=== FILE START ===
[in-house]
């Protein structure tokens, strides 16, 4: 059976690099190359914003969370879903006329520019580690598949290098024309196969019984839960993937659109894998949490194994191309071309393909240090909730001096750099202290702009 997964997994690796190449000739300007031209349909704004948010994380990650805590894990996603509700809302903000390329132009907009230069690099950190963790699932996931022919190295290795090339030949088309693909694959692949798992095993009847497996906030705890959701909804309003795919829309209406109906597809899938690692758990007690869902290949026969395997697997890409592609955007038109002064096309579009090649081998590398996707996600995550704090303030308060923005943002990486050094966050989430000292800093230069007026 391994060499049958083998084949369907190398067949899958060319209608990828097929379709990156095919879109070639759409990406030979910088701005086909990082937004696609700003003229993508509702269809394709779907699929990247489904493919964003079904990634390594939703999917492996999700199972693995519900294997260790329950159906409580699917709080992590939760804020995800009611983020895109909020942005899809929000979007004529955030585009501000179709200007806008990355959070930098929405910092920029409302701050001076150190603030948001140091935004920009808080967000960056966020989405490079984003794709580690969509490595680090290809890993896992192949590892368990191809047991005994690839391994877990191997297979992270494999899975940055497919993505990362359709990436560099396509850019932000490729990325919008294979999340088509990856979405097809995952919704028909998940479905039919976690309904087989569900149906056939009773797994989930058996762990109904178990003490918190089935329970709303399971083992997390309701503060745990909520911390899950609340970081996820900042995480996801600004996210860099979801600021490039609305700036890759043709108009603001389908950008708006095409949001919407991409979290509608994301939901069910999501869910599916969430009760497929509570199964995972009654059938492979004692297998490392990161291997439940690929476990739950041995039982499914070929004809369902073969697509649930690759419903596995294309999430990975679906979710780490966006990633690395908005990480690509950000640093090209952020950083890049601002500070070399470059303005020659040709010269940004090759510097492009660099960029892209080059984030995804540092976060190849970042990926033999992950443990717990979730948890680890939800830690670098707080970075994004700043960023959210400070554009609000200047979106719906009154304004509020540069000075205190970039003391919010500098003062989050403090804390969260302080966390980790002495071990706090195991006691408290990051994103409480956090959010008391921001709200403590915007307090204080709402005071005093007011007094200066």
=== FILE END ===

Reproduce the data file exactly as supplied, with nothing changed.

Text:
[in-house]
């Protein structure tokens, strides 16, 4: 059976690099190359914003969370879903006329520019580690598949290098024309196969019984839960993937659109894998949490194994191309071309393909240090909730001096750099202290702009 997964997994690796190449000739300007031209349909704004948010994380990650805590894990996603509700809302903000390329132009907009230069690099950190963790699932996931022919190295290795090339030949088309693909694959692949798992095993009847497996906030705890959701909804309003795919829309209406109906597809899938690692758990007690869902290949026969395997697997890409592609955007038109002064096309579009090649081998590398996707996600995550704090303030308060923005943002990486050094966050989430000292800093230069007026 391994060499049958083998084949369907190398067949899958060319209608990828097929379709990156095919879109070639759409990406030979910088701005086909990082937004696609700003003229993508509702269809394709779907699929990247489904493919964003079904990634390594939703999917492996999700199972693995519900294997260790329950159906409580699917709080992590939760804020995800009611983020895109909020942005899809929000979007004529955030585009501000179709200007806008990355959070930098929405910092920029409302701050001076150190603030948001140091935004920009808080967000960056966020989405490079984003794709580690969509490595680090290809890993896992192949590892368990191809047991005994690839391994877990191997297979992270494999899975940055497919993505990362359709990436560099396509850019932000490729990325919008294979999340088509990856979405097809995952919704028909998940479905039919976690309904087989569900149906056939009773797994989930058996762990109904178990003490918190089935329970709303399971083992997390309701503060745990909520911390899950609340970081996820900042995480996801600004996210860099979801600021490039609305700036890759043709108009603001389908950008708006095409949001919407991409979290509608994301939901069910999501869910599916969430009760497929509570199964995972009654059938492979004692297998490392990161291997439940690929476990739950041995039982499914070929004809369902073969697509649930690759419903596995294309999430990975679906979710780490966006990633690395908005990480690509950000640093090209952020950083890049601002500070070399470059303005020659040709010269940004090759510097492009660099960029892209080059984030995804540092976060190849970042990926033999992950443990717990979730948890680890939800830690670098707080970075994004700043960023959210400070554009609000200047979106719906009154304004509020540069000075205190970039003391919010500098003062989050403090804390969260302080966390980790002495071990706090195991006691408290990051994103409480956090959010008391921001709200403590915007307090204080709402005071005093007011007094200066």